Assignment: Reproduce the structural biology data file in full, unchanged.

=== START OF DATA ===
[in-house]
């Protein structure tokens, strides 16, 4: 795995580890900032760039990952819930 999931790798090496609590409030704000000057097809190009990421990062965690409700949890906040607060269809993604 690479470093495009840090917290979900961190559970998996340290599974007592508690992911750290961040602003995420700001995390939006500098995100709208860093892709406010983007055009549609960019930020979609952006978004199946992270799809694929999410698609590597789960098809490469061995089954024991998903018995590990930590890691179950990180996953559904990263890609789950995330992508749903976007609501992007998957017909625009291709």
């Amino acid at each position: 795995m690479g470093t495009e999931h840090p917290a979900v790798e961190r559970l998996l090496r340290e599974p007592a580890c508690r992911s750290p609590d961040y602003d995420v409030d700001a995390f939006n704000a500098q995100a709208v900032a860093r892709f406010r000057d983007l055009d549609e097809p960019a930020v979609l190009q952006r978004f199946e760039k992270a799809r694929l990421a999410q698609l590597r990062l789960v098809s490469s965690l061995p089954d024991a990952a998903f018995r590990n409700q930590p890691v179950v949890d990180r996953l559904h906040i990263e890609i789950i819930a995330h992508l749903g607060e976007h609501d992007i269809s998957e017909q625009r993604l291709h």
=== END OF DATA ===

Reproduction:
[in-house]
């Protein structure tokens, strides 16, 4: 795995580890900032760039990952819930 999931790798090496609590409030704000000057097809190009990421990062965690409700949890906040607060269809993604 690479470093495009840090917290979900961190559970998996340290599974007592508690992911750290961040602003995420700001995390939006500098995100709208860093892709406010983007055009549609960019930020979609952006978004199946992270799809694929999410698609590597789960098809490469061995089954024991998903018995590990930590890691179950990180996953559904990263890609789950995330992508749903976007609501992007998957017909625009291709």
């Amino acid at each position: 795995m690479g470093t495009e999931h840090p917290a979900v790798e961190r559970l998996l090496r340290e599974p007592a580890c508690r992911s750290p609590d961040y602003d995420v409030d700001a995390f939006n704000a500098q995100a709208v900032a860093r892709f406010r000057d983007l055009d549609e097809p960019a930020v979609l190009q952006r978004f199946e760039k992270a799809r694929l990421a999410q698609l590597r990062l789960v098809s490469s965690l061995p089954d024991a990952a998903f018995r590990n409700q930590p890691v179950v949890d990180r996953l559904h906040i990263e890609i789950i819930a995330h992508l749903g607060e976007h609501d992007i269809s998957e017909q625009r993604l291709h």